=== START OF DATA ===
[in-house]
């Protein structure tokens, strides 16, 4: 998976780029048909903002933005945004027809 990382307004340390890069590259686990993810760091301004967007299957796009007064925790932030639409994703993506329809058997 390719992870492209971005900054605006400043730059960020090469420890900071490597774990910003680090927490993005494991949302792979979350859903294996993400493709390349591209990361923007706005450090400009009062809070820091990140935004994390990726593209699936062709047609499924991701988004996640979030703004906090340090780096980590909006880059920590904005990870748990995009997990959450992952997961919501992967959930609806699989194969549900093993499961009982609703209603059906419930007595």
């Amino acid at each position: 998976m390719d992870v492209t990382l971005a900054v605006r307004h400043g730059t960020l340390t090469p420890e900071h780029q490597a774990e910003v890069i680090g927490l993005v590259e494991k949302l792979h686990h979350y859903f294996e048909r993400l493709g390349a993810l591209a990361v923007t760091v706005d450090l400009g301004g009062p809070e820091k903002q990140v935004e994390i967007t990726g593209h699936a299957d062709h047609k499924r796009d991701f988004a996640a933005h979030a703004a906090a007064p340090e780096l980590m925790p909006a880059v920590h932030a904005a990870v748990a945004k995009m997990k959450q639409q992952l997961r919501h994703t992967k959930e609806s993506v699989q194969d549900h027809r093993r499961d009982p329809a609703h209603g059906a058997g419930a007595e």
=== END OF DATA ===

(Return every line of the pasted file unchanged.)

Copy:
[in-house]
């Protein structure tokens, strides 16, 4: 998976780029048909903002933005945004027809 990382307004340390890069590259686990993810760091301004967007299957796009007064925790932030639409994703993506329809058997 390719992870492209971005900054605006400043730059960020090469420890900071490597774990910003680090927490993005494991949302792979979350859903294996993400493709390349591209990361923007706005450090400009009062809070820091990140935004994390990726593209699936062709047609499924991701988004996640979030703004906090340090780096980590909006880059920590904005990870748990995009997990959450992952997961919501992967959930609806699989194969549900093993499961009982609703209603059906419930007595």
């Amino acid at each position: 998976m390719d992870v492209t990382l971005a900054v605006r307004h400043g730059t960020l340390t090469p420890e900071h780029q490597a774990e910003v890069i680090g927490l993005v590259e494991k949302l792979h686990h979350y859903f294996e048909r993400l493709g390349a993810l591209a990361v923007t760091v706005d450090l400009g301004g009062p809070e820091k903002q990140v935004e994390i967007t990726g593209h699936a299957d062709h047609k499924r796009d991701f988004a996640a933005h979030a703004a906090a007064p340090e780096l980590m925790p909006a880059v920590h932030a904005a990870v748990a945004k995009m997990k959450q639409q992952l997961r919501h994703t992967k959930e609806s993506v699989q194969d549900h027809r093993r499961d009982p329809a609703h209603g059906a058997g419930a007595e």